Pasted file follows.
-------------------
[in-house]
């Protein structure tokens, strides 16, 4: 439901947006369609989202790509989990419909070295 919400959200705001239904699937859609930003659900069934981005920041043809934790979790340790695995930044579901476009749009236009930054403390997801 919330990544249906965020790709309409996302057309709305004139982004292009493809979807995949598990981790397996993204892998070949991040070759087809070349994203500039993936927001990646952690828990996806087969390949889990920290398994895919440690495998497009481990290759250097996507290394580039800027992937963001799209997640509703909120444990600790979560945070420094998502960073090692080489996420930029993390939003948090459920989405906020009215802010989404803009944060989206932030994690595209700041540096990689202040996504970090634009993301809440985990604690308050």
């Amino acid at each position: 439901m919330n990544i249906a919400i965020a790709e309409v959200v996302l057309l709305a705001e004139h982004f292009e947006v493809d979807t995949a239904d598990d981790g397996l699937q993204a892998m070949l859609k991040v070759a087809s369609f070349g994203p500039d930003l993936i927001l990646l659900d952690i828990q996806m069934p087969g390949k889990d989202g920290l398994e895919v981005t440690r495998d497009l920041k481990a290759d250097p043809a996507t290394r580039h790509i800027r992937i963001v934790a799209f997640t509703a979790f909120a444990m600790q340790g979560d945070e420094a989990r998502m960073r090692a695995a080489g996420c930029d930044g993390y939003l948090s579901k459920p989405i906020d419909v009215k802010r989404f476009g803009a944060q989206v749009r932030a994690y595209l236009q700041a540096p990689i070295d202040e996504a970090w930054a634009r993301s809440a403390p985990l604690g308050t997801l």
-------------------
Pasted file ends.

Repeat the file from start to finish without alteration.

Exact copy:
[in-house]
């Protein structure tokens, strides 16, 4: 439901947006369609989202790509989990419909070295 919400959200705001239904699937859609930003659900069934981005920041043809934790979790340790695995930044579901476009749009236009930054403390997801 919330990544249906965020790709309409996302057309709305004139982004292009493809979807995949598990981790397996993204892998070949991040070759087809070349994203500039993936927001990646952690828990996806087969390949889990920290398994895919440690495998497009481990290759250097996507290394580039800027992937963001799209997640509703909120444990600790979560945070420094998502960073090692080489996420930029993390939003948090459920989405906020009215802010989404803009944060989206932030994690595209700041540096990689202040996504970090634009993301809440985990604690308050």
């Amino acid at each position: 439901m919330n990544i249906a919400i965020a790709e309409v959200v996302l057309l709305a705001e004139h982004f292009e947006v493809d979807t995949a239904d598990d981790g397996l699937q993204a892998m070949l859609k991040v070759a087809s369609f070349g994203p500039d930003l993936i927001l990646l659900d952690i828990q996806m069934p087969g390949k889990d989202g920290l398994e895919v981005t440690r495998d497009l920041k481990a290759d250097p043809a996507t290394r580039h790509i800027r992937i963001v934790a799209f997640t509703a979790f909120a444990m600790q340790g979560d945070e420094a989990r998502m960073r090692a695995a080489g996420c930029d930044g993390y939003l948090s579901k459920p989405i906020d419909v009215k802010r989404f476009g803009a944060q989206v749009r932030a994690y595209l236009q700041a540096p990689i070295d202040e996504a970090w930054a634009r993301s809440a403390p985990l604690g308050t997801l």